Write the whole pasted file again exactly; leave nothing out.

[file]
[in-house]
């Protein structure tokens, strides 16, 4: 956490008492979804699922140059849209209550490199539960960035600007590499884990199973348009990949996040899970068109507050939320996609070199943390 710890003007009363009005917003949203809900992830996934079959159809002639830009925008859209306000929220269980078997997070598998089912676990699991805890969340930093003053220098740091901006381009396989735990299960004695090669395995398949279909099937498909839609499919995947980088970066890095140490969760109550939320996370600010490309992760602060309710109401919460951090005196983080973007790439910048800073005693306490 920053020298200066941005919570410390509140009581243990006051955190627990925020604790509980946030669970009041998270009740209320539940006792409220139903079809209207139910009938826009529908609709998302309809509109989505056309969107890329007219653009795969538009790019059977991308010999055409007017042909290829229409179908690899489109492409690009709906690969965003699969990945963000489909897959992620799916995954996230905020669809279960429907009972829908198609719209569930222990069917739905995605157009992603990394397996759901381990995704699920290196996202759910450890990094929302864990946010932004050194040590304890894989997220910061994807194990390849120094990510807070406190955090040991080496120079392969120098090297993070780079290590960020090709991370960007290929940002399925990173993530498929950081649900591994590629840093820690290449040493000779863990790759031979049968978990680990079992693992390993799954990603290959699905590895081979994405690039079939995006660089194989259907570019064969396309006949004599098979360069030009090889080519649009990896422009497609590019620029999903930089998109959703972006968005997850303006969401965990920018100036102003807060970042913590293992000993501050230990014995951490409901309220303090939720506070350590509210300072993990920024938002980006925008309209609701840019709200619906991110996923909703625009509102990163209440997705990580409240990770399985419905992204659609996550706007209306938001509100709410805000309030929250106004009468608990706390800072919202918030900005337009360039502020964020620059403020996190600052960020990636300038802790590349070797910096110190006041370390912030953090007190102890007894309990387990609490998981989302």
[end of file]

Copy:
[in-house]
């Protein structure tokens, strides 16, 4: 956490008492979804699922140059849209209550490199539960960035600007590499884990199973348009990949996040899970068109507050939320996609070199943390 710890003007009363009005917003949203809900992830996934079959159809002639830009925008859209306000929220269980078997997070598998089912676990699991805890969340930093003053220098740091901006381009396989735990299960004695090669395995398949279909099937498909839609499919995947980088970066890095140490969760109550939320996370600010490309992760602060309710109401919460951090005196983080973007790439910048800073005693306490 920053020298200066941005919570410390509140009581243990006051955190627990925020604790509980946030669970009041998270009740209320539940006792409220139903079809209207139910009938826009529908609709998302309809509109989505056309969107890329007219653009795969538009790019059977991308010999055409007017042909290829229409179908690899489109492409690009709906690969965003699969990945963000489909897959992620799916995954996230905020669809279960429907009972829908198609719209569930222990069917739905995605157009992603990394397996759901381990995704699920290196996202759910450890990094929302864990946010932004050194040590304890894989997220910061994807194990390849120094990510807070406190955090040991080496120079392969120098090297993070780079290590960020090709991370960007290929940002399925990173993530498929950081649900591994590629840093820690290449040493000779863990790759031979049968978990680990079992693992390993799954990603290959699905590895081979994405690039079939995006660089194989259907570019064969396309006949004599098979360069030009090889080519649009990896422009497609590019620029999903930089998109959703972006968005997850303006969401965990920018100036102003807060970042913590293992000993501050230990014995951490409901309220303090939720506070350590509210300072993990920024938002980006925008309209609701840019709200619906991110996923909703625009509102990163209440997705990580409240990770399985419905992204659609996550706007209306938001509100709410805000309030929250106004009468608990706390800072919202918030900005337009360039502020964020620059403020996190600052960020990636300038802790590349070797910096110190006041370390912030953090007190102890007894309990387990609490998981989302």